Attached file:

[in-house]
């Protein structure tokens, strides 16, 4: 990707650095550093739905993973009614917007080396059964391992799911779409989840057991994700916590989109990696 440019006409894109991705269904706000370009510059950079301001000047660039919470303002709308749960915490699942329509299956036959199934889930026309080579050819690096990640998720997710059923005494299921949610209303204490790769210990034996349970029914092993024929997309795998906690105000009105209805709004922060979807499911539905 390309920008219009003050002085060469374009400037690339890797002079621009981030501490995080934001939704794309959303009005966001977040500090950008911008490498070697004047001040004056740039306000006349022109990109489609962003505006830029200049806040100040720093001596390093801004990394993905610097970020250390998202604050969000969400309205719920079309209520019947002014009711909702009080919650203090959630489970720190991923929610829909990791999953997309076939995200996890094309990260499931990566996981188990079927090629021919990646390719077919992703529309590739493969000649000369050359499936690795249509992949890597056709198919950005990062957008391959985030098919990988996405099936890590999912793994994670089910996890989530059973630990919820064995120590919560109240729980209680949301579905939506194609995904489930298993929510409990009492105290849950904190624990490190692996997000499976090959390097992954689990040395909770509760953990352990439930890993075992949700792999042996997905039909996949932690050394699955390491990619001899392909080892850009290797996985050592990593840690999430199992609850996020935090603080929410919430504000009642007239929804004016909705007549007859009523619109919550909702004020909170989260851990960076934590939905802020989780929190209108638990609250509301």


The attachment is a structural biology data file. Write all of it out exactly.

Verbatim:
[in-house]
């Protein structure tokens, strides 16, 4: 990707650095550093739905993973009614917007080396059964391992799911779409989840057991994700916590989109990696 440019006409894109991705269904706000370009510059950079301001000047660039919470303002709308749960915490699942329509299956036959199934889930026309080579050819690096990640998720997710059923005494299921949610209303204490790769210990034996349970029914092993024929997309795998906690105000009105209805709004922060979807499911539905 390309920008219009003050002085060469374009400037690339890797002079621009981030501490995080934001939704794309959303009005966001977040500090950008911008490498070697004047001040004056740039306000006349022109990109489609962003505006830029200049806040100040720093001596390093801004990394993905610097970020250390998202604050969000969400309205719920079309209520019947002014009711909702009080919650203090959630489970720190991923929610829909990791999953997309076939995200996890094309990260499931990566996981188990079927090629021919990646390719077919992703529309590739493969000649000369050359499936690795249509992949890597056709198919950005990062957008391959985030098919990988996405099936890590999912793994994670089910996890989530059973630990919820064995120590919560109240729980209680949301579905939506194609995904489930298993929510409990009492105290849950904190624990490190692996997000499976090959390097992954689990040395909770509760953990352990439930890993075992949700792999042996997905039909996949932690050394699955390491990619001899392909080892850009290797996985050592990593840690999430199992609850996020935090603080929410919430504000009642007239929804004016909705007549007859009523619109919550909702004020909170989260851990960076934590939905802020989780929190209108638990609250509301």